The bob haircut was simply a blunt cut, level with the bottom of the ears all around the head. It was worn either with bangs or with the hair brushed off of the forehead. It was a simple look but a drastic departure from the long feminine looks created by Gibson and Marcel.
By 1921, following the lead of fashion designer "Coco" Chanel and actresses Clara Bow and Louise Brooks, young women everywhere took the plunge and began bobbing their hair.
As the younger generation eagerly embraced this latest fad, women of all ages would soon find themselves having to face a critical decision – to bob, or not to bob. Many were fearful of taking the plunge only to discover that long hair would quickly be back in vogue. In fact, professional hair publications predicted an immediate return to long hair. However, it was difficult to ignore the continued popularity of the bob.
Overseas, it was reported that while King George took no official position to the controversy of bobbed hair, her majesty, Queen Mary, preferred if ladies with short hair would in some way conceal that fact at court functions or royal ceremonies. Hair additions, as depicted in this 1920s advertisement, were commonly used to conceal the shingled back. Many women actually saved their long locks just so they could use them to conceal their new haircut!
By 1925, the bobbed hair controversy still raged. A teacher in Jersey City, New Jersey was actually ordered by her Board of Education to let her hair grow! The Board claimed that women waste too much time fussing with bobbed locks. Preachers warned parishioners that “a bobbed woman is a disgraced woman.” Men divorced their wives over bobbed hair. One large department store fired all employees wearing bobbed hair.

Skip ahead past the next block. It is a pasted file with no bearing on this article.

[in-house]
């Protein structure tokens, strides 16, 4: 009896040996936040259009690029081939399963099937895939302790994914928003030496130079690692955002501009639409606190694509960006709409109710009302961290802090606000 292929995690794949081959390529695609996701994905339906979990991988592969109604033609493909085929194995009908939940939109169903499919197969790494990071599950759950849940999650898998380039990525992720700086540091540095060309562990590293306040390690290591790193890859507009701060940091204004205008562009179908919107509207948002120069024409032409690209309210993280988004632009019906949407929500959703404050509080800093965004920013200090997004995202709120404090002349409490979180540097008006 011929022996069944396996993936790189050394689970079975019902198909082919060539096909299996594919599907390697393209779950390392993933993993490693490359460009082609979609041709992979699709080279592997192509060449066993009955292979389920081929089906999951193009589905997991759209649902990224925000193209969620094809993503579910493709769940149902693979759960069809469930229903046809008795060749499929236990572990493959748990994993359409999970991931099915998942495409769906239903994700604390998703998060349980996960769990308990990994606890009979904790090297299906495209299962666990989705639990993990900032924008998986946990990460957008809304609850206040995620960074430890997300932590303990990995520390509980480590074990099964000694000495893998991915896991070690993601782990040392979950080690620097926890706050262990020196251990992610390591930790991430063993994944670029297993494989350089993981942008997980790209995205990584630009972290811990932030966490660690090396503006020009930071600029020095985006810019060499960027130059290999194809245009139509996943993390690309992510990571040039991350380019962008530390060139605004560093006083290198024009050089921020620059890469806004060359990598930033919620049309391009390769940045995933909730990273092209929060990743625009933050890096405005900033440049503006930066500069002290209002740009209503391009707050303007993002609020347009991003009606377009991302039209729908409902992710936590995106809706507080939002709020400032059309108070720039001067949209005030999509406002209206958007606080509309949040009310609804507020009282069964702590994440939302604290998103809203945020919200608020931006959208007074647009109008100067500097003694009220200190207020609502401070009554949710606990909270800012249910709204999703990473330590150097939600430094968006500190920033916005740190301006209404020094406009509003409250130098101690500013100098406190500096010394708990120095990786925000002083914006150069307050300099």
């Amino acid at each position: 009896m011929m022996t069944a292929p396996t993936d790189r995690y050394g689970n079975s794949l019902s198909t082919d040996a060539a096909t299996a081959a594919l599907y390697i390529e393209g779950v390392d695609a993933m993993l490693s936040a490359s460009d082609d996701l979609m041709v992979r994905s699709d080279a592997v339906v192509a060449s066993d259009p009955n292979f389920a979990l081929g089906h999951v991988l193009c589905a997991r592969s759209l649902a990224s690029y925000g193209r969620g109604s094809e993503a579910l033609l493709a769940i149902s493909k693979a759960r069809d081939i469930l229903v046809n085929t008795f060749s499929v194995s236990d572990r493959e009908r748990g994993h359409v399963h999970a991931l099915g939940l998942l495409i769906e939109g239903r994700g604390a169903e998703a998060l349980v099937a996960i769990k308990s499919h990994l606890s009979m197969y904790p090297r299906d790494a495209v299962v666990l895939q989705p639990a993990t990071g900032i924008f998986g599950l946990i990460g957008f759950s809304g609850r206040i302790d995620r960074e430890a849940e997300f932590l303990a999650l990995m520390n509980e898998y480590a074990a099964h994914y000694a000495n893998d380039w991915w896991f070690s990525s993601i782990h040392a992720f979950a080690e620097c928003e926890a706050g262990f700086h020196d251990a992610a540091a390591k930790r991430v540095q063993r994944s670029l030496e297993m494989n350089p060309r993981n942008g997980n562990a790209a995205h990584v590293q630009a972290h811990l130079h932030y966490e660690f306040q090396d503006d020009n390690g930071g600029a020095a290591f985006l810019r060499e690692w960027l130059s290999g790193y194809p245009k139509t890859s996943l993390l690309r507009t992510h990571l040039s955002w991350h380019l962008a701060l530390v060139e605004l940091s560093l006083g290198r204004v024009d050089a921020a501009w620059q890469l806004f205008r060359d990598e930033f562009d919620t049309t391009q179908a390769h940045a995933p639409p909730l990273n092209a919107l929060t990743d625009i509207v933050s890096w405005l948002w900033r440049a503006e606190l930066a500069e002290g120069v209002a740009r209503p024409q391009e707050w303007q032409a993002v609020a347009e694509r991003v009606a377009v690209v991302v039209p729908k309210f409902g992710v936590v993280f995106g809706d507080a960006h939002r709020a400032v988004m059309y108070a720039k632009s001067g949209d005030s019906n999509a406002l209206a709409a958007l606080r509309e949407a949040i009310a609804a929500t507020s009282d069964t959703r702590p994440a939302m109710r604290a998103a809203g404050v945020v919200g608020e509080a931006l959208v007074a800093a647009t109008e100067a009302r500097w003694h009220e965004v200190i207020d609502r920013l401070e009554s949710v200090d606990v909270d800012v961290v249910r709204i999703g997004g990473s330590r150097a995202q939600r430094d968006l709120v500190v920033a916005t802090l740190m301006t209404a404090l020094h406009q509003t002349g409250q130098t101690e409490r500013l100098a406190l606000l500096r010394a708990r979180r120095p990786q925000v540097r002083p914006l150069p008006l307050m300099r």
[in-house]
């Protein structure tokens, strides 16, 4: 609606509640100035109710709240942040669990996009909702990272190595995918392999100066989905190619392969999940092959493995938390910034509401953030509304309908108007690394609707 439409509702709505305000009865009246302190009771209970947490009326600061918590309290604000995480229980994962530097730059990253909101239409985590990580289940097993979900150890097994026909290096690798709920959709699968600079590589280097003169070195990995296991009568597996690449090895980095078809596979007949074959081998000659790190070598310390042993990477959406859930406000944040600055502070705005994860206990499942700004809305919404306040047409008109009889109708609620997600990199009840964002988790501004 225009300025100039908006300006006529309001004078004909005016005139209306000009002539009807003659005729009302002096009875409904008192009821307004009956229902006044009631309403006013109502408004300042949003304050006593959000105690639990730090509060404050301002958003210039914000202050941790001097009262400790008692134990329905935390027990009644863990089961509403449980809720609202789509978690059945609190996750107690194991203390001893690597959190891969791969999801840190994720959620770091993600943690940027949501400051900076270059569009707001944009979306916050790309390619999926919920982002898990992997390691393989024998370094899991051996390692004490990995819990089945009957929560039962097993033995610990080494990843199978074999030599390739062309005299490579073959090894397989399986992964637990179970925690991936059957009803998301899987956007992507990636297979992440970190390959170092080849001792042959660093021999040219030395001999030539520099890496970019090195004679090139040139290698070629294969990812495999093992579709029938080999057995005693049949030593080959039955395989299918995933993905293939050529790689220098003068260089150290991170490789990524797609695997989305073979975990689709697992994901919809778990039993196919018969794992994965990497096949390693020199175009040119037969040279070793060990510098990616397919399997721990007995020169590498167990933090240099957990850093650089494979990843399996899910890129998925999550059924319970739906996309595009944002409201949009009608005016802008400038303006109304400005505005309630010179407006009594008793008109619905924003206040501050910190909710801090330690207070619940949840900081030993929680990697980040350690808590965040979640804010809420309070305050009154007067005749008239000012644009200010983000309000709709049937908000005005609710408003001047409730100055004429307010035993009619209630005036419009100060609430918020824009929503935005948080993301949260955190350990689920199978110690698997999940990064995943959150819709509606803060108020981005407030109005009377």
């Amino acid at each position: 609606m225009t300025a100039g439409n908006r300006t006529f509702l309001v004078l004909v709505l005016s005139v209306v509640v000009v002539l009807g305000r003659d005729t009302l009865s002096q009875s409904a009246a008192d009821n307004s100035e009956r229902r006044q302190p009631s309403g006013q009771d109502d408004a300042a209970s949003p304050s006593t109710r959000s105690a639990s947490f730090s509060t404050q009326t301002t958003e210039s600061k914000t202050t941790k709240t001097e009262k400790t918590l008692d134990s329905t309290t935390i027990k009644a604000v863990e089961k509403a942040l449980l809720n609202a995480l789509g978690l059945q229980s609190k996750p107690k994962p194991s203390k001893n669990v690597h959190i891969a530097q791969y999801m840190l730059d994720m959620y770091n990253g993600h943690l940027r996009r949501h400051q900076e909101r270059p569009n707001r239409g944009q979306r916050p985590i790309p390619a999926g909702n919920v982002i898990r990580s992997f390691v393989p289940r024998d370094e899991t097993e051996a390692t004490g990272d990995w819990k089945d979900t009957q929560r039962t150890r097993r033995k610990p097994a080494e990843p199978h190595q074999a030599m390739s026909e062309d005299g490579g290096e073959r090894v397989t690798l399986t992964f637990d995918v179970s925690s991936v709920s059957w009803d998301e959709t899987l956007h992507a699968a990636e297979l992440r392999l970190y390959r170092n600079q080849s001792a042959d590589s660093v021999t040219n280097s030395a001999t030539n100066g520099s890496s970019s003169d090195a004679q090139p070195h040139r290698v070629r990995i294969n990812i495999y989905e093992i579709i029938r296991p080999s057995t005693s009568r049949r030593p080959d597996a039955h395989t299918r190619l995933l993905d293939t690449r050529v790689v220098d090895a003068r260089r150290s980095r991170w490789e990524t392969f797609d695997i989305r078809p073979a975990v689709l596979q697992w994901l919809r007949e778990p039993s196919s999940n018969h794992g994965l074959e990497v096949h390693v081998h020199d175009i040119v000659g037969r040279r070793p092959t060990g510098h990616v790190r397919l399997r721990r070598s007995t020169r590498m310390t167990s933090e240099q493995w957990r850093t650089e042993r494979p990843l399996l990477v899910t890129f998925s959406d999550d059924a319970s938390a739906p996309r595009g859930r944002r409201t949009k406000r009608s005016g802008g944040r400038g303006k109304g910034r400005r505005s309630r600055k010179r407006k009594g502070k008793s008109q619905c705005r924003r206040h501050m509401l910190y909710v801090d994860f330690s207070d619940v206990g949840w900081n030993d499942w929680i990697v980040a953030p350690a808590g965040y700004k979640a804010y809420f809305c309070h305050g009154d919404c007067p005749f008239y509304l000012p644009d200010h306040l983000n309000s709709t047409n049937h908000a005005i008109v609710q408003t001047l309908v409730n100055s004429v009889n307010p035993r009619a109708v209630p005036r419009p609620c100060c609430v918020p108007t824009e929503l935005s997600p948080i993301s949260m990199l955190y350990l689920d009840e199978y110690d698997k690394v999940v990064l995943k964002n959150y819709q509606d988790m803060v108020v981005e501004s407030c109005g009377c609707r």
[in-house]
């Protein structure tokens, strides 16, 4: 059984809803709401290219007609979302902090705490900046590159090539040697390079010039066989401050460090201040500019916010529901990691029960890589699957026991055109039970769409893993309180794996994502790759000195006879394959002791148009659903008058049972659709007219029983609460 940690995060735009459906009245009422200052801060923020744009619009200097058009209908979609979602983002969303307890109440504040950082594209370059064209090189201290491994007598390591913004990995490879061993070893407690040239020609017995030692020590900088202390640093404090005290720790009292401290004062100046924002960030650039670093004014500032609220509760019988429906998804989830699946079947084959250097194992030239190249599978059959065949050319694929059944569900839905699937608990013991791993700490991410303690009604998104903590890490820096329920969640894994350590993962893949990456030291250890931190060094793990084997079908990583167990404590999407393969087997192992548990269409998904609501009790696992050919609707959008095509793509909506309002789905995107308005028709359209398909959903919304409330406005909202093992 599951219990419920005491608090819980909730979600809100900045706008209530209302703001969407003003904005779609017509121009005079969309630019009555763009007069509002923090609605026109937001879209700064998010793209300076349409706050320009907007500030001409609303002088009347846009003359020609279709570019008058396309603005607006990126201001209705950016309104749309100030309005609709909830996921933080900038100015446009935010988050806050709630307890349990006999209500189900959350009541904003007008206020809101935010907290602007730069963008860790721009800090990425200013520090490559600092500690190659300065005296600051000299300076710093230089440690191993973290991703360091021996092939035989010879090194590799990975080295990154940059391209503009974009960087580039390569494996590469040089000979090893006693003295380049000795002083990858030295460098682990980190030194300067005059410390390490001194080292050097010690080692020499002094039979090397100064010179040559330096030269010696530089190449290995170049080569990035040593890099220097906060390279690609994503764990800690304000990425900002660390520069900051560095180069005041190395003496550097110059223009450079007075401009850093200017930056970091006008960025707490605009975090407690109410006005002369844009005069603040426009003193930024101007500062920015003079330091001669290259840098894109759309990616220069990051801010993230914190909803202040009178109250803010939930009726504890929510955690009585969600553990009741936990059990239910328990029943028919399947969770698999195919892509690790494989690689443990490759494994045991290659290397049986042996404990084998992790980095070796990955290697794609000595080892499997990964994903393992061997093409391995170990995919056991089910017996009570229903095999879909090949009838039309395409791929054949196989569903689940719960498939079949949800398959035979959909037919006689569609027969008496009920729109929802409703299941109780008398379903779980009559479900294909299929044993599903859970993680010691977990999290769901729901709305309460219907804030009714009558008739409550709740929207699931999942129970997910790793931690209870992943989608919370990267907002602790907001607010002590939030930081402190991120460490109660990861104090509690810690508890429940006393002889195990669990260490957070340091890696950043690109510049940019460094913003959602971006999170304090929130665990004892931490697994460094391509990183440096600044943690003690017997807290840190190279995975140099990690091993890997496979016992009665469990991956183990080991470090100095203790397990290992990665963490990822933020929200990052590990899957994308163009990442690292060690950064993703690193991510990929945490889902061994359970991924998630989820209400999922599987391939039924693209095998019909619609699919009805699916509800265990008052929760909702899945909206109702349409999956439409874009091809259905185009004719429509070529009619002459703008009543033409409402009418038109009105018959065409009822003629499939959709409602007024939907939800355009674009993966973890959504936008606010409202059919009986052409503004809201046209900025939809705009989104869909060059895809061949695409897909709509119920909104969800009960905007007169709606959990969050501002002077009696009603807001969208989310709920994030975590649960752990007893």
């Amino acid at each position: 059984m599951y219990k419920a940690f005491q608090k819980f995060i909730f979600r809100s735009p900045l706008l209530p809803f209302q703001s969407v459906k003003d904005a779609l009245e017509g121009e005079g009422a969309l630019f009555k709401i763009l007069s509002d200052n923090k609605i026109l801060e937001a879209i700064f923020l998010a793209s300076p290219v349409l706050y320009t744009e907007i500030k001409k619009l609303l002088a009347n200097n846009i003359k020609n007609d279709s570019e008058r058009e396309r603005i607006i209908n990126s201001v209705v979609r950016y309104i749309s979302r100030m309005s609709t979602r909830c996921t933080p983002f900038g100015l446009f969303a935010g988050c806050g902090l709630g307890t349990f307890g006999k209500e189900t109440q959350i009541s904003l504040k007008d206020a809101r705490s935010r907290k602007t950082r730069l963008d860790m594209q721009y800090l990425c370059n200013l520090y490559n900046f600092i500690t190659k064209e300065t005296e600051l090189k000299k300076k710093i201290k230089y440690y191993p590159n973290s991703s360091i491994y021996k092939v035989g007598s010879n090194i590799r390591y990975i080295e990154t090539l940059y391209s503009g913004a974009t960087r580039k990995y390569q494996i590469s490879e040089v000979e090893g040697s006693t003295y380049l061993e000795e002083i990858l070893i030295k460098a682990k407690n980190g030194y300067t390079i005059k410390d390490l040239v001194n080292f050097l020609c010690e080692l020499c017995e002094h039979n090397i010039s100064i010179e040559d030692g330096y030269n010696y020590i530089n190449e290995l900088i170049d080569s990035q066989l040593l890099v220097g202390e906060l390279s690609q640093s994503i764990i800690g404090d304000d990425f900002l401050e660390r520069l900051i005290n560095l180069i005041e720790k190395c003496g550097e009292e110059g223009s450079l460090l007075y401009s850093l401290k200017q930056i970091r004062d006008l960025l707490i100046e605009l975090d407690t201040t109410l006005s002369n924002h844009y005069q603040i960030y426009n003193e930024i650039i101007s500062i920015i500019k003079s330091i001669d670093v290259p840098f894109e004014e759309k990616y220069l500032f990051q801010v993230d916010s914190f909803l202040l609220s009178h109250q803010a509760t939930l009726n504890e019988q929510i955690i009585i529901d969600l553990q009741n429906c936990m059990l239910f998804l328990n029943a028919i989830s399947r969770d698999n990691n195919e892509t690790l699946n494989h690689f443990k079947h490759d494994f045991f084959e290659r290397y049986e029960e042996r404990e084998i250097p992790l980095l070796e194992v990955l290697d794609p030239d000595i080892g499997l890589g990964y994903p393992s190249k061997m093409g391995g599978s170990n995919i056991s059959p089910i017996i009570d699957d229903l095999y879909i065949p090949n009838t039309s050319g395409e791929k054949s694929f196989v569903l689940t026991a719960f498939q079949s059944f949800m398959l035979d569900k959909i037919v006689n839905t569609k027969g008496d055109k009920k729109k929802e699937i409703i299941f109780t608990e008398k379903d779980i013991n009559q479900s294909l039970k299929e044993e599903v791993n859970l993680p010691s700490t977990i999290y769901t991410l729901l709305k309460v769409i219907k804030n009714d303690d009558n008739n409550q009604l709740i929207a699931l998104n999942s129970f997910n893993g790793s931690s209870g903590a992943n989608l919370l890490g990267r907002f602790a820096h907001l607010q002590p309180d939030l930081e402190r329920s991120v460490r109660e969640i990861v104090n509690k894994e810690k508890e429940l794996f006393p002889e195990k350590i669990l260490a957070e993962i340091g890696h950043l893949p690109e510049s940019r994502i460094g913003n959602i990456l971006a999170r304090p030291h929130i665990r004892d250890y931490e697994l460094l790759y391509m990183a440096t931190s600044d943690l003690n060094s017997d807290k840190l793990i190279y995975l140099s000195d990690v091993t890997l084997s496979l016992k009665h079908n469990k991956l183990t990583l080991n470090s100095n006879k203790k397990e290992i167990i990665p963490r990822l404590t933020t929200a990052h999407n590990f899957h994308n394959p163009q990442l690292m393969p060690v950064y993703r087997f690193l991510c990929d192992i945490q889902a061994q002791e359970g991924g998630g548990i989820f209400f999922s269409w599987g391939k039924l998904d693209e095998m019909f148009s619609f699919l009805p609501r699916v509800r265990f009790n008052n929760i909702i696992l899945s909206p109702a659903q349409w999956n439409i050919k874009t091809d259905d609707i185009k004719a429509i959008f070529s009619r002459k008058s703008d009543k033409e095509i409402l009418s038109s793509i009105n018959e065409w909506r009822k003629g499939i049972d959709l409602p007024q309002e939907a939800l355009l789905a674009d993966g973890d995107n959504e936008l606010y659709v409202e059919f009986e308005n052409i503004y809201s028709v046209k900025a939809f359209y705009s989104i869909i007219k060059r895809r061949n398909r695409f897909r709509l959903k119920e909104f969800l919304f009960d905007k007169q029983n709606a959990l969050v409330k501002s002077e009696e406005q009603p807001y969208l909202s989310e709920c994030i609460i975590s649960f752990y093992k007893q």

And to make matters worse, the bold and daring flapper pushed the envelope even further when she subjected herself to the shingle bob causing even more controversy. In a letter to the editor of a professional hair publication, one parent deplored this newest version of the bob: “From the rear, it is hard to tell a girl from a boy, since the advent of the shingle bob.” And, “I’ve raised my girls to be women and my boys to be men, but since the advent of this shingle bob, I have to look twice at my own offspring to tell which is which.”
The shingle or the "boyish bob" introduced in 1923 featured hair which tapered into a V-shape at the nape of the neck with either waves or spit curls at the sides.
|Did you know?|
Bobbed hair prompted the invention of the bobbie pin!
Hair Memorabilia from the 1920s
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